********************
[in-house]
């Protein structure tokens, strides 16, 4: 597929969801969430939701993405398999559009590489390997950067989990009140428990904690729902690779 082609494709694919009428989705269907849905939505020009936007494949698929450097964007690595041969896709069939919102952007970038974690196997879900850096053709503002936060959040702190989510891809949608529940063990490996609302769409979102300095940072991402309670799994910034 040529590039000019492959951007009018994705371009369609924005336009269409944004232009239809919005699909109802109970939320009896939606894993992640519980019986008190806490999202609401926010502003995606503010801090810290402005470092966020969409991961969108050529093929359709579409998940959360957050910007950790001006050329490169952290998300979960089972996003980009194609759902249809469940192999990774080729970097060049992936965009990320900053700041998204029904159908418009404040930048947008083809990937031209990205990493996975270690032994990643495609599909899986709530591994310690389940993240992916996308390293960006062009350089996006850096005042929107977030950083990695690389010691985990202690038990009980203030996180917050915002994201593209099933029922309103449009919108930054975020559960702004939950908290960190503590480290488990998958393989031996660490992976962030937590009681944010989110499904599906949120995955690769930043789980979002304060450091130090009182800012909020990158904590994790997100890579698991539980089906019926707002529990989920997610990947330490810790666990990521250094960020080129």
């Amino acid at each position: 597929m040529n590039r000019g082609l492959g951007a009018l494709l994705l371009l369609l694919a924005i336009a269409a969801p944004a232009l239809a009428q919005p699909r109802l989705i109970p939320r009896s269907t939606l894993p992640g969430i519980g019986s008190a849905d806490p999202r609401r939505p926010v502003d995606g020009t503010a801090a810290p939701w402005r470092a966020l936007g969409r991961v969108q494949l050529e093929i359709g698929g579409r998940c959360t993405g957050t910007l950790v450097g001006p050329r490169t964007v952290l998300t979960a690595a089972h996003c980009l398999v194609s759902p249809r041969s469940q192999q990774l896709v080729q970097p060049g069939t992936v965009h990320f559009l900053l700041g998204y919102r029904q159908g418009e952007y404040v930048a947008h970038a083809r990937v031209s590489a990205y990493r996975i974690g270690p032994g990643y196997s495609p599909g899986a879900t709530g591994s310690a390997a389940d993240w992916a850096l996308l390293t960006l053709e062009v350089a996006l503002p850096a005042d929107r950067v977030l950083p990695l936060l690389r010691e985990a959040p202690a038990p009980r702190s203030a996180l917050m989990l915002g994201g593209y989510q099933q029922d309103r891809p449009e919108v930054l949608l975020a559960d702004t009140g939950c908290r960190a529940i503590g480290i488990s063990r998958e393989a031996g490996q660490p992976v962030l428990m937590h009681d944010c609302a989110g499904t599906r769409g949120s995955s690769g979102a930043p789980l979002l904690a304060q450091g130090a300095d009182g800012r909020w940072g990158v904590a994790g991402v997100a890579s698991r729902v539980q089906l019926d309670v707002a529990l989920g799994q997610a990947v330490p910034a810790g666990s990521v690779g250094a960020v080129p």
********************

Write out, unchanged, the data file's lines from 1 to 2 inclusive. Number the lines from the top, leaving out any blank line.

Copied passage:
[in-house]
């Protein structure tokens, strides 16, 4: 597929969801969430939701993405398999559009590489390997950067989990009140428990904690729902690779 082609494709694919009428989705269907849905939505020009936007494949698929450097964007690595041969896709069939919102952007970038974690196997879900850096053709503002936060959040702190989510891809949608529940063990490996609302769409979102300095940072991402309670799994910034 040529590039000019492959951007009018994705371009369609924005336009269409944004232009239809919005699909109802109970939320009896939606894993992640519980019986008190806490999202609401926010502003995606503010801090810290402005470092966020969409991961969108050529093929359709579409998940959360957050910007950790001006050329490169952290998300979960089972996003980009194609759902249809469940192999990774080729970097060049992936965009990320900053700041998204029904159908418009404040930048947008083809990937031209990205990493996975270690032994990643495609599909899986709530591994310690389940993240992916996308390293960006062009350089996006850096005042929107977030950083990695690389010691985990202690038990009980203030996180917050915002994201593209099933029922309103449009919108930054975020559960702004939950908290960190503590480290488990998958393989031996660490992976962030937590009681944010989110499904599906949120995955690769930043789980979002304060450091130090009182800012909020990158904590994790997100890579698991539980089906019926707002529990989920997610990947330490810790666990990521250094960020080129």